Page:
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Flashcards in Path Lower Urinary Tract Deck (36)
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1

Diseases of the renal pelvis

> Hydronephrosis

> Pyelonephritis

> Papillary (medullary crest) necrosis

2

What is hydrnephorosis and what causes it?

- dilation of pelvis d/t obstruction of urine outflow -> atrophy of renal parenchyma d/t interstitial vessels collapsing -> hypoxia and ischemic necorsis
- pdf pyelonephritis if bacteria contaminate
- d/t congenital/urinary calculi/inflam/neoplasia/neurogenic functional disorder
- uni/bi-lateral: if bilateral uraemia can occour before dilation of pelvis

3

What is pyelonephritis? Which animals is it comonly seen in?

- commonly bilateral, ascending infection (d/t vesicurethral junction failure allowing reflux)
- infection of pelvis with extension into tubules and interstitium (if extends into cortex radially red/grey streaks seen - polar scars)
- endotox form G- bacteria inhibit peristalsis
- cow (sporadic chronic condition) and sow (post-partum 2-3w, acute)
- can extend to surface causing peritonitis

4

What is seen on histo with pyelonephritis?

- histo: transitional epithelium necrotic and sloughing, bacteria, inflam cells and necrotic shit accumulate in tubular lumen
- if vasa recta obstructed -> papillary necrosis
- extends radially into cortical tubules

5

What causes papiillary necorsis?

- blood supply comes from cortex through vasa recta so papilla susceptible to ischaemia
- 1* necrosis: NSAID overdose damages medullary interstitial cells d/t v PG synthesis (dehydrated animals and horses especially)
- 2* necrosis: v vasa recta flow d/t glomerular amyloidosis or glomerulosclerosis
- OR compression of vasa recta d/t oedema/fibrosis
- `or compression of renal papilla d/t pelvic calculi, LUT obstruction, pyelonephritis, vesiculoureteral reflux
> necrotic areas can slough and block further down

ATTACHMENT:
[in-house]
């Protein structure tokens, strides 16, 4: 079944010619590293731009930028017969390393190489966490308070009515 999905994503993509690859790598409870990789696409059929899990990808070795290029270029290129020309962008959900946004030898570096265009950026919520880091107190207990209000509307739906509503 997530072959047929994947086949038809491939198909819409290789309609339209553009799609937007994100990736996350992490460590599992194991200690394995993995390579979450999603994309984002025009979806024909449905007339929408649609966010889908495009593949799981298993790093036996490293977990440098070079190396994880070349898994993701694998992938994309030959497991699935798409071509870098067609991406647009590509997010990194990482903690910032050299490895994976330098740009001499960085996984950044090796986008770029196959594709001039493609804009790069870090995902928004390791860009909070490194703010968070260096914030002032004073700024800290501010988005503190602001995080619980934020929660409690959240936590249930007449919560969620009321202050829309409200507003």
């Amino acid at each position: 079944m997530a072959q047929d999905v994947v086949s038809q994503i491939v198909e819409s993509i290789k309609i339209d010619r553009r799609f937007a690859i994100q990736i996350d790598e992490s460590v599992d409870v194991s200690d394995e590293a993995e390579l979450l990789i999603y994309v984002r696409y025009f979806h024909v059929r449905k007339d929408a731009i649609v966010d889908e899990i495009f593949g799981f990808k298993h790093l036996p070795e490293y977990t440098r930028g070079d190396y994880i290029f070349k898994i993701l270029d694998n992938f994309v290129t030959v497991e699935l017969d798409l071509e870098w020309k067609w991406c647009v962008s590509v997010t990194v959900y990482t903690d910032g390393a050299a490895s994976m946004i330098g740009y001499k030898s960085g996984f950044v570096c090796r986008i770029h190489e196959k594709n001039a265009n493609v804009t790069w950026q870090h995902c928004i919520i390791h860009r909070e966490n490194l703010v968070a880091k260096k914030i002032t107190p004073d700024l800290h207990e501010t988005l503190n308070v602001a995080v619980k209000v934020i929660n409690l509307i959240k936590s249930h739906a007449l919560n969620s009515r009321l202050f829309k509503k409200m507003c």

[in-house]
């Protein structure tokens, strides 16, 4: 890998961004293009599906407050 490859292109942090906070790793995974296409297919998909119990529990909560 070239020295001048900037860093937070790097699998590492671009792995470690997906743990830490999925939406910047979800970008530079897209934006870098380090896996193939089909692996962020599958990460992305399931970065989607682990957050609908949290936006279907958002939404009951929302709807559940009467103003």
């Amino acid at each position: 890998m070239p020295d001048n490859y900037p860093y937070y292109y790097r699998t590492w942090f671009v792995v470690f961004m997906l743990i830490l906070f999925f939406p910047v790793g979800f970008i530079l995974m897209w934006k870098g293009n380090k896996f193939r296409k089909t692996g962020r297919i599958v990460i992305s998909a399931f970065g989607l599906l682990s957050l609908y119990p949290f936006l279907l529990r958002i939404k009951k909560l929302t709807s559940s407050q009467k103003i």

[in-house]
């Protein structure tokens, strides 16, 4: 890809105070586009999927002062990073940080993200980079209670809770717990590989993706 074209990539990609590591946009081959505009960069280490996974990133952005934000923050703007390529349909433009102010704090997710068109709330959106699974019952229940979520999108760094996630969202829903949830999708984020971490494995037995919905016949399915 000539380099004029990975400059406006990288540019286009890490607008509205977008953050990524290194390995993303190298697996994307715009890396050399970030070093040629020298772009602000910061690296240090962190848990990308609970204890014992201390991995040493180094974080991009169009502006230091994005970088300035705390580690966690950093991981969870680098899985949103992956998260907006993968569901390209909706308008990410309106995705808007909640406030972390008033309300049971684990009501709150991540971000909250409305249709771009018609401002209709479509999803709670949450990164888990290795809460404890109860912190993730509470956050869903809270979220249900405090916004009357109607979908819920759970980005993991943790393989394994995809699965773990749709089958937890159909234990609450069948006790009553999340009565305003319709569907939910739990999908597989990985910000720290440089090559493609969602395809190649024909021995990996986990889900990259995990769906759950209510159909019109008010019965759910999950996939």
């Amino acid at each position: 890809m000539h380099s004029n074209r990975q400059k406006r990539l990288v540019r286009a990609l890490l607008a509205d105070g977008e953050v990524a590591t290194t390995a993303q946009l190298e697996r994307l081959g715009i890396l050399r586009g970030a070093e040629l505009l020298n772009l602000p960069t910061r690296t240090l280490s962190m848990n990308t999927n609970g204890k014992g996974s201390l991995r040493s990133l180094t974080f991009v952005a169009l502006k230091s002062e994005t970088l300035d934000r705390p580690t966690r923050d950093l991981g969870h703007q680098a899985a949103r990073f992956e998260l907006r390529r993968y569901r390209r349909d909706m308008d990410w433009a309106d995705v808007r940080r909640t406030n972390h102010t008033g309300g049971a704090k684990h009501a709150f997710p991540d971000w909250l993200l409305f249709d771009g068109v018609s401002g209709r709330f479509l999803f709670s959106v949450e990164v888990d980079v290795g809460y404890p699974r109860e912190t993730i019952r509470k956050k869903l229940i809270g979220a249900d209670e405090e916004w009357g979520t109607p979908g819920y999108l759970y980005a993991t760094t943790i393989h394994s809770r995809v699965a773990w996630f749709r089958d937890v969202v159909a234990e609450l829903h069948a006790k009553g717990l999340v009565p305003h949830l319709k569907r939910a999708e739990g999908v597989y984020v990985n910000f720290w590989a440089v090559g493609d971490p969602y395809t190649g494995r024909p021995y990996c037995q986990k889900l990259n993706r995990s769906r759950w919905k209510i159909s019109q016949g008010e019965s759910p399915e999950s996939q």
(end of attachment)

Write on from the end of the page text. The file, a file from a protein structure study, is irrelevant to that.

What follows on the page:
6

Disease of the LUT

- developmental
- LUT obstruction
- urolithiasis
- Cystits
- Neoplasia of LUT

7

What attaches the ureters to the bladder?

- vesiculoureteral valve

8

How does urine of horses differ to other animals?

- mucous filled causes cloudy urine (rats and rabbits too)

9

What is the LUT lined by?

Pseudostratified transitional epithelium

10

How does urine change PM?

- cloudy/red d/t haemolysis

11

Defence mechanisms of the LUT

- flushing action of urine
- peristalsis to get rid of bacteria with adhesion capabilities
- inhospitable pH
- protective urothelial mucus coating
- innate, humoral and cellular immune repsonses

12

Responses of the LUT to injury

- dilation and pressure necrosis (onbstruction)
- inflammation
- neoplastic transformation

13

clinical signs of LUT obstruction

- stranguria
- dysuria
+- haematuria

14

causes of obstruction

> congenital
- cysts, ureter aplasia, ectopic ureters
> acquired
- calculi
- neoplasia
- trauma/inflam
- circumferential fibrosis
- bladder paralysis
- vaginal/uterine prolapse
- feline urologic syndrome (fine struvite crystals (sand) in mucoid protein matrix fill urethra)

15

Consequences of obstruction?

- distended/ruptured bladder
- transmural ecchymotic haemorrhage
- mucosal ulceration and hamorrhage
- peritonitis